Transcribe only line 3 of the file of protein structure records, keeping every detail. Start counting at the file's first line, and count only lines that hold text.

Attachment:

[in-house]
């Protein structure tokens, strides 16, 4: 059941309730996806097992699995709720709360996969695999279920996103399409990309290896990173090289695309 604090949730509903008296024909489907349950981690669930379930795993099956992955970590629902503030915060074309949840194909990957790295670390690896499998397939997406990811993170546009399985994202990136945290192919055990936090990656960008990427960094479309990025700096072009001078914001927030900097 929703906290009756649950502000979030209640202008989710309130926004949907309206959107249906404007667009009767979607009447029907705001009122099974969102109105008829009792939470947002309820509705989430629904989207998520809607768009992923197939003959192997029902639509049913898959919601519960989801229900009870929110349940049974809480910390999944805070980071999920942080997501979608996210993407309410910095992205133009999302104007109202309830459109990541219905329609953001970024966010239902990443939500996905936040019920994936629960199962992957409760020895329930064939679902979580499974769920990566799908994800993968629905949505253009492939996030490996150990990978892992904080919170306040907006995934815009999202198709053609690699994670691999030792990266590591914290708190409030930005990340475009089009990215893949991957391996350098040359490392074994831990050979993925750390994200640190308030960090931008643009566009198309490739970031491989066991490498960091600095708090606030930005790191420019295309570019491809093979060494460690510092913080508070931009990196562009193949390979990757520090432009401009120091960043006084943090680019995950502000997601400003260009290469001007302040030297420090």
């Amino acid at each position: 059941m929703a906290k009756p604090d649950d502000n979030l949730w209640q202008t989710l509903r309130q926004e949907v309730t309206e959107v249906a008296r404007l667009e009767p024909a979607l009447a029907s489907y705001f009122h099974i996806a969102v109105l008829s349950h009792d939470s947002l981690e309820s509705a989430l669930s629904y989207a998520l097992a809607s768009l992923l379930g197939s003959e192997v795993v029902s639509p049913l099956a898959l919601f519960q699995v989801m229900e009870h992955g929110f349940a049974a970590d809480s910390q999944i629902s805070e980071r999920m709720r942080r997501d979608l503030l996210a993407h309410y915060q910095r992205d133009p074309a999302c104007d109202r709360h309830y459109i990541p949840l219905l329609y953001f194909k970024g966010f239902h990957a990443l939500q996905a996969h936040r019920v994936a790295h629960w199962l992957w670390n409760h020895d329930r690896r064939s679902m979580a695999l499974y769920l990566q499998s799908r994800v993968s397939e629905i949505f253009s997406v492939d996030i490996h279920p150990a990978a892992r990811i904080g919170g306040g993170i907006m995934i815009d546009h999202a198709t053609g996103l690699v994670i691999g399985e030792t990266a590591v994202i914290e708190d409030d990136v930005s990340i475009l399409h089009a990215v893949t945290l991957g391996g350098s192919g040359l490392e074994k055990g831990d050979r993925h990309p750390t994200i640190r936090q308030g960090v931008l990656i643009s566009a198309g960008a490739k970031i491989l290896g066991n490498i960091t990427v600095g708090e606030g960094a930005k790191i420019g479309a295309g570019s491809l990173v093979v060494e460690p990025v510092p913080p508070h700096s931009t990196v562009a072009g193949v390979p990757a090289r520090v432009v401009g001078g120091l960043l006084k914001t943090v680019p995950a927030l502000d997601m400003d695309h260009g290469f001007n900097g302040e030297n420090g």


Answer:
């Amino acid at each position: 059941m929703a906290k009756p604090d649950d502000n979030l949730w209640q202008t989710l509903r309130q926004e949907v309730t309206e959107v249906a008296r404007l667009e009767p024909a979607l009447a029907s489907y705001f009122h099974i996806a969102v109105l008829s349950h009792d939470s947002l981690e309820s509705a989430l669930s629904y989207a998520l097992a809607s768009l992923l379930g197939s003959e192997v795993v029902s639509p049913l099956a898959l919601f519960q699995v989801m229900e009870h992955g929110f349940a049974a970590d809480s910390q999944i629902s805070e980071r999920m709720r942080r997501d979608l503030l996210a993407h309410y915060q910095r992205d133009p074309a999302c104007d109202r709360h309830y459109i990541p949840l219905l329609y953001f194909k970024g966010f239902h990957a990443l939500q996905a996969h936040r019920v994936a790295h629960w199962l992957w670390n409760h020895d329930r690896r064939s679902m979580a695999l499974y769920l990566q499998s799908r994800v993968s397939e629905i949505f253009s997406v492939d996030i490996h279920p150990a990978a892992r990811i904080g919170g306040g993170i907006m995934i815009d546009h999202a198709t053609g996103l690699v994670i691999g399985e030792t990266a590591v994202i914290e708190d409030d990136v930005s990340i475009l399409h089009a990215v893949t945290l991957g391996g350098s192919g040359l490392e074994k055990g831990d050979r993925h990309p750390t994200i640190r936090q308030g960090v931008l990656i643009s566009a198309g960008a490739k970031i491989l290896g066991n490498i960091t990427v600095g708090e606030g960094a930005k790191i420019g479309a295309g570019s491809l990173v093979v060494e460690p990025v510092p913080p508070h700096s931009t990196v562009a072009g193949v390979p990757a090289r520090v432009v401009g001078g120091l960043l006084k914001t943090v680019p995950a927030l502000d997601m400003d695309h260009g290469f001007n900097g302040e030297n420090g």